Ross Johnson takes a hard look, a really hard look, at Wendy McCaw, the embattled and battling owner of the Santa Barbara News-Press. Here’s the nut:
From somebody who’s said she would have no role in editorial functions, McCaw’s story has morphed into a tale of a woman using some of her reported $2 billion fortune (some say that stash has shrunk) to threaten current and former employees for talking to other media, sue a Southern California journalism professor for defamation, threaten shopkeepers for posting window signs that challenge McCaw’s legal maneuvers, stage a mini-war against the Teamsters union trying to organize her news force–and threaten writers with legal action merely for trying to contact her or her posse.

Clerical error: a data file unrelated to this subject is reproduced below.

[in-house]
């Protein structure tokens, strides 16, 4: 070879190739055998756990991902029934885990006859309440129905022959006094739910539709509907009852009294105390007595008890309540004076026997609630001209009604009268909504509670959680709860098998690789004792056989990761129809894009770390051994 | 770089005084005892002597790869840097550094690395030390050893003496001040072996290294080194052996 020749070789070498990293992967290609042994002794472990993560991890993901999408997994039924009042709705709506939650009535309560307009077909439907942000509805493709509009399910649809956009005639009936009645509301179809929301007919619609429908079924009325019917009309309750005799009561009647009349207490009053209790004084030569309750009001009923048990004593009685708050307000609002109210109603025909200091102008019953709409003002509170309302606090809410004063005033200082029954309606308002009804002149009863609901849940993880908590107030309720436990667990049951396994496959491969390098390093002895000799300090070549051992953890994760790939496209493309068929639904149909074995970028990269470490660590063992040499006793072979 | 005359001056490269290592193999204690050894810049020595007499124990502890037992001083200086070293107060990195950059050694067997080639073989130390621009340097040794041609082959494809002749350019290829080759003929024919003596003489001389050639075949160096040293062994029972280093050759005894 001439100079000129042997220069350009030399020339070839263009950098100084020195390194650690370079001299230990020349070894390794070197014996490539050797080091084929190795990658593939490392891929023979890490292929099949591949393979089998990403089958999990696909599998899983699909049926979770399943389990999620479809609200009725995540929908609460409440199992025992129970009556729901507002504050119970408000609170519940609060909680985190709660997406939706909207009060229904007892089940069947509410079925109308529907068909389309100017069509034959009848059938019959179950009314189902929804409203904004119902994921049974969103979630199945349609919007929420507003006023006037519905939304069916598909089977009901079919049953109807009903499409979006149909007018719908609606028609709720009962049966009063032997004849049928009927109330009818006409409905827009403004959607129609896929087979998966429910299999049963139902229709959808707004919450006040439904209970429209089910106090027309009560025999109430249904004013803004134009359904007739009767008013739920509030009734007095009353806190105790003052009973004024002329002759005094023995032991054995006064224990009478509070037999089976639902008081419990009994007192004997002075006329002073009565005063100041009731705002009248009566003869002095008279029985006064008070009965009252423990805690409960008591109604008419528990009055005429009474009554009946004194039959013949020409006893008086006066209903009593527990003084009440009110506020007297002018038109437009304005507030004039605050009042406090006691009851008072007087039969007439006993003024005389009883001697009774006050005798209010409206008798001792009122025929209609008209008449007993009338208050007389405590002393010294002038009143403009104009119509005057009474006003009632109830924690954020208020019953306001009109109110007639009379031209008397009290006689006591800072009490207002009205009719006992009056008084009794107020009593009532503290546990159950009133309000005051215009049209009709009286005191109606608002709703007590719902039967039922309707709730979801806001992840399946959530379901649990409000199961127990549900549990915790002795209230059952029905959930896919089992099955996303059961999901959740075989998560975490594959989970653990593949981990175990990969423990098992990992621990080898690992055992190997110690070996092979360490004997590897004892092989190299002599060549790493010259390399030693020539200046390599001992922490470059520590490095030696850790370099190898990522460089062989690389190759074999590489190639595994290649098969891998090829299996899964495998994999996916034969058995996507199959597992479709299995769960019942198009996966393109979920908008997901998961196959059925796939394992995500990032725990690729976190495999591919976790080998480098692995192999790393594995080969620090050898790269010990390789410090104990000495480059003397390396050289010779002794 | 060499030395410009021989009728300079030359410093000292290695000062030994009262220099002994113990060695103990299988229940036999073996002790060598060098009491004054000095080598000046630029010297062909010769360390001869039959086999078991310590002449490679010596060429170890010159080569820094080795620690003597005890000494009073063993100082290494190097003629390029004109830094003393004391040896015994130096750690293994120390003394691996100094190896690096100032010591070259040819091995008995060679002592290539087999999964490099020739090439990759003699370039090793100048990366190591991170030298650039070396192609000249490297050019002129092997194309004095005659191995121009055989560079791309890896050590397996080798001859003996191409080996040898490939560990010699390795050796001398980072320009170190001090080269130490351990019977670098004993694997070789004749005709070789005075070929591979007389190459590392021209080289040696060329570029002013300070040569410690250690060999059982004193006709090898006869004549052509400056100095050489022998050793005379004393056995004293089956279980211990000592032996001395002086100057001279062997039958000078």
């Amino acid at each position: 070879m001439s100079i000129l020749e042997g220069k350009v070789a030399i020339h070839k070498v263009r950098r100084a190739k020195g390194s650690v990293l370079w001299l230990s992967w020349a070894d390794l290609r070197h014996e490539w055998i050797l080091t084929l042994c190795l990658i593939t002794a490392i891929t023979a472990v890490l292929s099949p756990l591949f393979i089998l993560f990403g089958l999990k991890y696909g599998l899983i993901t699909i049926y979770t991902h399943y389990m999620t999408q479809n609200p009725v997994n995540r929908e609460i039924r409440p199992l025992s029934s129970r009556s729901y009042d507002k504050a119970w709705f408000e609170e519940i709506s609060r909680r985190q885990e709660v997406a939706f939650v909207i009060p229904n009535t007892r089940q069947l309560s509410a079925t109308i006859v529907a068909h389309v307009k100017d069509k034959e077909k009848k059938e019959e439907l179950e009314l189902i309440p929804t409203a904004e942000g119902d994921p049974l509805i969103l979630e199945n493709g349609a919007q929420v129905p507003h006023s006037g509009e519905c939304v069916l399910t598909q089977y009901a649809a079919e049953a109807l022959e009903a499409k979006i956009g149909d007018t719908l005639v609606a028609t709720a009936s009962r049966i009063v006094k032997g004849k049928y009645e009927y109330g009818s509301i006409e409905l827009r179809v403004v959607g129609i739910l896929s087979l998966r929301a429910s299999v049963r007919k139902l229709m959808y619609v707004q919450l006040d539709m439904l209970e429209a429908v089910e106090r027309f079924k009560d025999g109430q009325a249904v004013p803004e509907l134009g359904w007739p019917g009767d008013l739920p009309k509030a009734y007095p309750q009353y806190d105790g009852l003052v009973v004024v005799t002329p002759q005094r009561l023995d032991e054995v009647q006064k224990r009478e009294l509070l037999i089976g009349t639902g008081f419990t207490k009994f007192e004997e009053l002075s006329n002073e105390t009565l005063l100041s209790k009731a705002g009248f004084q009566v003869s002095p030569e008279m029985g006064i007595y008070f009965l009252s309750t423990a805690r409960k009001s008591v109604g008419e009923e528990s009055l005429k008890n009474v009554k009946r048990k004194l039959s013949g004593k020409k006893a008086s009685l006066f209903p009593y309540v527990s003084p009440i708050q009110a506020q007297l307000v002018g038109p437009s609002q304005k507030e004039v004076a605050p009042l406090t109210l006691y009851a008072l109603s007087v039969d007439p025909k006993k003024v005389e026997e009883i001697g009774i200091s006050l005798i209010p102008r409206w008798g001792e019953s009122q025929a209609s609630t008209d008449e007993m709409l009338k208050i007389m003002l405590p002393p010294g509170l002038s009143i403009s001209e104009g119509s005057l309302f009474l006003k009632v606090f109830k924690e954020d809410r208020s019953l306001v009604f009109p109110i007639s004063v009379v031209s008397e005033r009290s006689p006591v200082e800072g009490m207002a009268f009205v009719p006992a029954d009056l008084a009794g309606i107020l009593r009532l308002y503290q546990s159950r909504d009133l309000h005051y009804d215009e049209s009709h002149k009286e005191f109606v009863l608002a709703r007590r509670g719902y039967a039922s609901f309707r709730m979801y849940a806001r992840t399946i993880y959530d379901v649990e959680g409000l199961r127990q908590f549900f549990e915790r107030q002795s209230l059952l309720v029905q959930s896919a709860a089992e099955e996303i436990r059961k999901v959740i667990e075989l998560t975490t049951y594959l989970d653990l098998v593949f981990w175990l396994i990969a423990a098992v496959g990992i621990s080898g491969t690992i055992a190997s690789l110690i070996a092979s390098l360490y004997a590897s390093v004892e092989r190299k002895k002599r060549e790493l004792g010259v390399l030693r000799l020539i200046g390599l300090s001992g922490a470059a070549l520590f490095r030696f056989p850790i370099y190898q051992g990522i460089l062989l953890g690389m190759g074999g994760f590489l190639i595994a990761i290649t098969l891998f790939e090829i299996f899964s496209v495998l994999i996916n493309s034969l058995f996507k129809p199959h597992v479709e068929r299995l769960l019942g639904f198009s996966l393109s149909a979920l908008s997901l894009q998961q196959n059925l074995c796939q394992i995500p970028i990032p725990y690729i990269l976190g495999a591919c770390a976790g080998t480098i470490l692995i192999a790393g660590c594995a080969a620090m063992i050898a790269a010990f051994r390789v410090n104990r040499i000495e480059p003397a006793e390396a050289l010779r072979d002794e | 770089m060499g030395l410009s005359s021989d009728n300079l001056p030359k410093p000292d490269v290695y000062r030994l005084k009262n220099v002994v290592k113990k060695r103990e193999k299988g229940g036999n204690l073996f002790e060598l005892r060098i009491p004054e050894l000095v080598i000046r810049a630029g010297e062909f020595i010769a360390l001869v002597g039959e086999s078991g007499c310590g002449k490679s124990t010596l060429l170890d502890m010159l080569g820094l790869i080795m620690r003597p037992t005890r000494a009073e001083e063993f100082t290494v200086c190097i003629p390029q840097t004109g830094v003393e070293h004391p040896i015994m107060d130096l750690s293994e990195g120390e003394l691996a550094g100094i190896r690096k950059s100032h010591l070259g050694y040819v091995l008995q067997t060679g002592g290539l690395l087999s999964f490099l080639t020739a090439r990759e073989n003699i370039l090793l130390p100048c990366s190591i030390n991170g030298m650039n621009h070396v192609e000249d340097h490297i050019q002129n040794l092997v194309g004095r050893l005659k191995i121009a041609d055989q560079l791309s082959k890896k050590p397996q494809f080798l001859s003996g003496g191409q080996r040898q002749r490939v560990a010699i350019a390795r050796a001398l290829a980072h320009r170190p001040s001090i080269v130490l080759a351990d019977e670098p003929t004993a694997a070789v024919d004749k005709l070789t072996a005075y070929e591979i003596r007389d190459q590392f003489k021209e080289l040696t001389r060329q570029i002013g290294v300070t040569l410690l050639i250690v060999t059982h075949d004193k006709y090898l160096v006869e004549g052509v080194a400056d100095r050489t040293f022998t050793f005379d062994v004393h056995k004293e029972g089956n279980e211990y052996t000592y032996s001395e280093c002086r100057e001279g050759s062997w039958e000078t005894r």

She’s a busy, busy gal! Johnson shares the blame on McCaw’s cadre of lawyers and toadies (not always the same thing).
Former editor Jerry Roberts sued for $500,000 after he gave interviews about his ethical concerns under McCaw.
A hairstylist and three other small Santa Barbara shop owners got letters from high-priced lawyer Barry Cappello demanding they remove defamatory signs from their own windows.
Susan Paterno, Chapman University journalism professor, who wrote about McCaw for American Journalism Review, got hit with a 17-page defamation and libel complaint filed by Larry Stein, a show-biz attorney who’s received awards from the ACLA for his pro-bono First Amendment work.
As well as law suits filed against her lovers, her architect, her employees and fellow publishers.
And she’s got a yacht the size of an small oil tanker, so that she can get away from it all.
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